China Daily Global Edition (USA)
White supremacists want all to tremble
The White Lives Matter campaigns staged in New York, Philadelphia and some cities in California, on Sunday, are the first large-scale movements organized by the white supremacists in the United States since 2018.
Their organizers had claimed that the campaigns would be launched in dozens of cities and send shivers around the world. But the participants were much fewer than expected, and some lonely protesters were even driven away by their opponents. The protests were directly canceled in some cities where no participants turned up at all.
Despite this, the incident has exposed the long-term racial divide in US society. With the infamous Ku Klux Klan as a representative, white supremacist organizations have existed in the country for a long time. Although after the Civil Rights Movement, they gradually lost their stage.
But that changed after Donald Trump was elected US president in 2016. Relentlessly promoting white nationalism, he allowed white supremacy to resurge.
Take the far-right group the Proud Boys as an example. Trump felt no qualms about openly endorsing the violence of the group, telling them to “stand by”. No wonder members of the group called Trump’s comments “historic”. However, Canada has put the organization on its list of terrorist organizations this year.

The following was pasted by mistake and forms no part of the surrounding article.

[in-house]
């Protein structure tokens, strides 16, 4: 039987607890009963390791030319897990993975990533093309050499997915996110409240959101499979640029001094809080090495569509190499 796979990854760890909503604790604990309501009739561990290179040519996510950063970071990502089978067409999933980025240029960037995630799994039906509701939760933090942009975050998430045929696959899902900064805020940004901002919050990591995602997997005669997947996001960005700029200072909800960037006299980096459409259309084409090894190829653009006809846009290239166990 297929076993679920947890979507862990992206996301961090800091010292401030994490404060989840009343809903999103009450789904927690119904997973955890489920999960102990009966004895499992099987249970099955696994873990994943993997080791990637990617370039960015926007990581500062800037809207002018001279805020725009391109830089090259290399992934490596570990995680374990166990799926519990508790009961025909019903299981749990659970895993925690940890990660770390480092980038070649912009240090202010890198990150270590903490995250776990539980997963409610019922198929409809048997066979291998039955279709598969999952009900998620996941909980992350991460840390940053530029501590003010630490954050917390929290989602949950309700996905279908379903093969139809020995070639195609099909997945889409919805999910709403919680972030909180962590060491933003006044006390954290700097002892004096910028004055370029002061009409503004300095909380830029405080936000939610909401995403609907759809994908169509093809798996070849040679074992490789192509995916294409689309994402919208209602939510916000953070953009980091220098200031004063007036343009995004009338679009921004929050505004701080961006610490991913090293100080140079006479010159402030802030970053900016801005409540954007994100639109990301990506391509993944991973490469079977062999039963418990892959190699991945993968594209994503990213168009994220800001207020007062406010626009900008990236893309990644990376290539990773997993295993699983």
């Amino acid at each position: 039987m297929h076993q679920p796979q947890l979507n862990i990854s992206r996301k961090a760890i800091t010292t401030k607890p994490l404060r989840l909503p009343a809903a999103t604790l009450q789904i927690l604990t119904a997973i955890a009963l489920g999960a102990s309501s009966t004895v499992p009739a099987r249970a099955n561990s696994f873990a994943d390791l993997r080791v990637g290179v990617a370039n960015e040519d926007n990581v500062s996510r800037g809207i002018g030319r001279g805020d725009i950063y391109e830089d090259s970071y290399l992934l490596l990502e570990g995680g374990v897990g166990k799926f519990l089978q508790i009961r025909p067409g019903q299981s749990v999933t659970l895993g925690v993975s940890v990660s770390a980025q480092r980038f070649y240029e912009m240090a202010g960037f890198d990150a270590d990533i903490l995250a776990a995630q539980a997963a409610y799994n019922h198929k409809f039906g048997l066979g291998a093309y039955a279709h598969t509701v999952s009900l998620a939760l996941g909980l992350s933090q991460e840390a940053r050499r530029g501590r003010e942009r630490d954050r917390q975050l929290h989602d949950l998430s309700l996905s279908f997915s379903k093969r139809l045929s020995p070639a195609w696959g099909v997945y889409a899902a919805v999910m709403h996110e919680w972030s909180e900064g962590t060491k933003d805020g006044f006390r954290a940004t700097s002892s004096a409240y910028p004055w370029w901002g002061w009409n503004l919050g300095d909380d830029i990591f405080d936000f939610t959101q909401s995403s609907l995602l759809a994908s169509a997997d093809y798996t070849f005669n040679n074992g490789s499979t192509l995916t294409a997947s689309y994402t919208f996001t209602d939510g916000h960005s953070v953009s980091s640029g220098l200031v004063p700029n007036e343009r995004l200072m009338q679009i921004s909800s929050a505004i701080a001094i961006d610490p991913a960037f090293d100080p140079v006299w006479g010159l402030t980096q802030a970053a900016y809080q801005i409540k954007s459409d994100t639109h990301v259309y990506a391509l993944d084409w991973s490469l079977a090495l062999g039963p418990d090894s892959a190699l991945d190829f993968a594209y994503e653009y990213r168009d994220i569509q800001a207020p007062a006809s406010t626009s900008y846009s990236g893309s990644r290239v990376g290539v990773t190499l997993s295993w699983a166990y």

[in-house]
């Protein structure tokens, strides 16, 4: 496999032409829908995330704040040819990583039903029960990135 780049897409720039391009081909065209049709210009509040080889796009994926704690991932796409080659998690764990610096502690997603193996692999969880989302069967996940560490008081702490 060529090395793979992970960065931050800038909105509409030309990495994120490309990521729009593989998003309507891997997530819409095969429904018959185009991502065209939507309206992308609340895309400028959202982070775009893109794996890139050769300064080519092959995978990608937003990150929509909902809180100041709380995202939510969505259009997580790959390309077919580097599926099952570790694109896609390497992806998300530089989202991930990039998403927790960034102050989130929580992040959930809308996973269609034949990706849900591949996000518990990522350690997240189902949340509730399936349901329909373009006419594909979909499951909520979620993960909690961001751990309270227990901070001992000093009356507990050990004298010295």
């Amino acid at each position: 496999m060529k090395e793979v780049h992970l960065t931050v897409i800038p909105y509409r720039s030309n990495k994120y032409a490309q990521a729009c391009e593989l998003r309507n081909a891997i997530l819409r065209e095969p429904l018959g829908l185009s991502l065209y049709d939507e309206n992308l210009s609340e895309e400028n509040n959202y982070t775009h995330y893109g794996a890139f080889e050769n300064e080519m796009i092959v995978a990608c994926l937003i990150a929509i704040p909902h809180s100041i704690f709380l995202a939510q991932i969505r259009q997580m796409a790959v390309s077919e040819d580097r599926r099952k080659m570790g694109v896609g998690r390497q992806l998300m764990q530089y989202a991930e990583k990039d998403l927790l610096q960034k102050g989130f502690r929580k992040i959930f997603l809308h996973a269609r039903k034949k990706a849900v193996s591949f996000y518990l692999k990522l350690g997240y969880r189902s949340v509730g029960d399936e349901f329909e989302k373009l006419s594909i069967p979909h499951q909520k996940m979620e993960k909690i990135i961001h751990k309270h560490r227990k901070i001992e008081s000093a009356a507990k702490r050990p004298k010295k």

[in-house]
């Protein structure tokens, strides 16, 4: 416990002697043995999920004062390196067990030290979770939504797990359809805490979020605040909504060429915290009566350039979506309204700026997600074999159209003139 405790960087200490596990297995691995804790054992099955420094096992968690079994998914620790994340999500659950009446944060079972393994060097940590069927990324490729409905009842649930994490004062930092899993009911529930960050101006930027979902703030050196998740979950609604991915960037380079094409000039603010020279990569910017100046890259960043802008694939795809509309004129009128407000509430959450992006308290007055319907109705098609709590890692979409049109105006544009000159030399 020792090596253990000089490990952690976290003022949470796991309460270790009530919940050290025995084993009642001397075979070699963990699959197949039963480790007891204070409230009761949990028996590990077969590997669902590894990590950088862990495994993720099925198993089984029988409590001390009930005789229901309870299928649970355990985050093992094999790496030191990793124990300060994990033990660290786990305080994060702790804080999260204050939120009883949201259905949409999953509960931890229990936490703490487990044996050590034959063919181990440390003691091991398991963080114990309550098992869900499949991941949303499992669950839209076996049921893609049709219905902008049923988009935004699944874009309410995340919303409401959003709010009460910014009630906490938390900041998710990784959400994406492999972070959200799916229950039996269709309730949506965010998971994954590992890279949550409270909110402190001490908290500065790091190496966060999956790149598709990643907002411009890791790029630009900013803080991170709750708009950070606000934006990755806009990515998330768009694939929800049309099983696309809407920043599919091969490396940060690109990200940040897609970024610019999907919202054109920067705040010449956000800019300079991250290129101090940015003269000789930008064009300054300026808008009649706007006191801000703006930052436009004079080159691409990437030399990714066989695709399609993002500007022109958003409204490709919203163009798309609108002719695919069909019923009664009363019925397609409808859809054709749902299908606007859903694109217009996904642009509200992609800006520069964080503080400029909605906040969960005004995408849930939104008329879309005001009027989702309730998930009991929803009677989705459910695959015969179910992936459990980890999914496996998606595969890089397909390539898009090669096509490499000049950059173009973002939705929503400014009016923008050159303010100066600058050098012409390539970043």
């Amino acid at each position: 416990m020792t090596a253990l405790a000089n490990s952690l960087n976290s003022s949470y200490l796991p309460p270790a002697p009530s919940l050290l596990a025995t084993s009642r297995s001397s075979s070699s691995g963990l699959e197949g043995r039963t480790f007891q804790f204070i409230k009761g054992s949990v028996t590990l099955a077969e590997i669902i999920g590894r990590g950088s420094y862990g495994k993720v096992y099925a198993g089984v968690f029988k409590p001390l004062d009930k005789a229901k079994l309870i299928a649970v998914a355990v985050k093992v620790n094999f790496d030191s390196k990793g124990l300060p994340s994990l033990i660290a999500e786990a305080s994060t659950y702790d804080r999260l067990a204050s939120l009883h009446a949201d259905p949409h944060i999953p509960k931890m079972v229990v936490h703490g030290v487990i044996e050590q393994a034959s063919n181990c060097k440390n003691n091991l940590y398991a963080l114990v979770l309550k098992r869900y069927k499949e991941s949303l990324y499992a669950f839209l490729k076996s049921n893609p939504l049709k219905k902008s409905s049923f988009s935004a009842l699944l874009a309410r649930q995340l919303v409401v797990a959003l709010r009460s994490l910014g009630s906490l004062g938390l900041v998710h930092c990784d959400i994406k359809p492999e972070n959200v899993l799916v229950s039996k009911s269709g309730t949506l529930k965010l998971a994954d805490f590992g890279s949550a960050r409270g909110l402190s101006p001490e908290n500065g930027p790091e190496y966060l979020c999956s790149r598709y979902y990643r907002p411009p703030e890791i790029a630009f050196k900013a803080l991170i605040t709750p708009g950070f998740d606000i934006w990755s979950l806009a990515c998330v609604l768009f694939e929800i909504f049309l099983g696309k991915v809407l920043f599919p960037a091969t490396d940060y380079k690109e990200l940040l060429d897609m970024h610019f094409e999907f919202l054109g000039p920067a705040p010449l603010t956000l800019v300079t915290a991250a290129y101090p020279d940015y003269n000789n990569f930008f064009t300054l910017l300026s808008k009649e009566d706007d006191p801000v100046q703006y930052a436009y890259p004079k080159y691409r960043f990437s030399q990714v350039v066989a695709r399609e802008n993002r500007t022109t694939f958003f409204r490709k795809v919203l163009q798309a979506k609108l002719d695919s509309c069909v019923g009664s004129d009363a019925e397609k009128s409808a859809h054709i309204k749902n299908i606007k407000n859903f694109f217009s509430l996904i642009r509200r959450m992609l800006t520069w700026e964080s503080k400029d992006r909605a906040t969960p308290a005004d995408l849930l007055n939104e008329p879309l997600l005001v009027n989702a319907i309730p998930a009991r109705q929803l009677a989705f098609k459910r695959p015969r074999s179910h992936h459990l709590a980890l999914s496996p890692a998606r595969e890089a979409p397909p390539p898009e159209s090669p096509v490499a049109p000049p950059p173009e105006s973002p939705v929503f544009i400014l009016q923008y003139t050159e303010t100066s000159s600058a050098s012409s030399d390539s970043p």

The racial contradiction in US society has further intensified after the Black Lives Matter movement. It is estimated the number of white supremacist organizations has increased by 50 percent in 2018 alone.
Some of the organizations borrow ideas from the Nazis, claiming the Aryan people are the supreme race. And some white evangelical groups have played a role in gradually transforming some conservative whites into the white supremacists. Reportedly, large numbers of doctors, technicians, teachers and lawyers in the US have actually become covert white supremacists over the past 30 years.
As such, despite them being so lackluster, the Joe Biden administration should take the White Lives Matter protests last week, as well as the violence against Asian Americans, as dangerous signals, as they represent the first time the far-right forces have showed themselves in numbers after being forced into dormancy since their attacks on the Capitol in early January.
That the ultraright powers have raised their ugly heads collectively in Europe and South America at the same time after 2016 deserves global vigilance of the political risks they bring.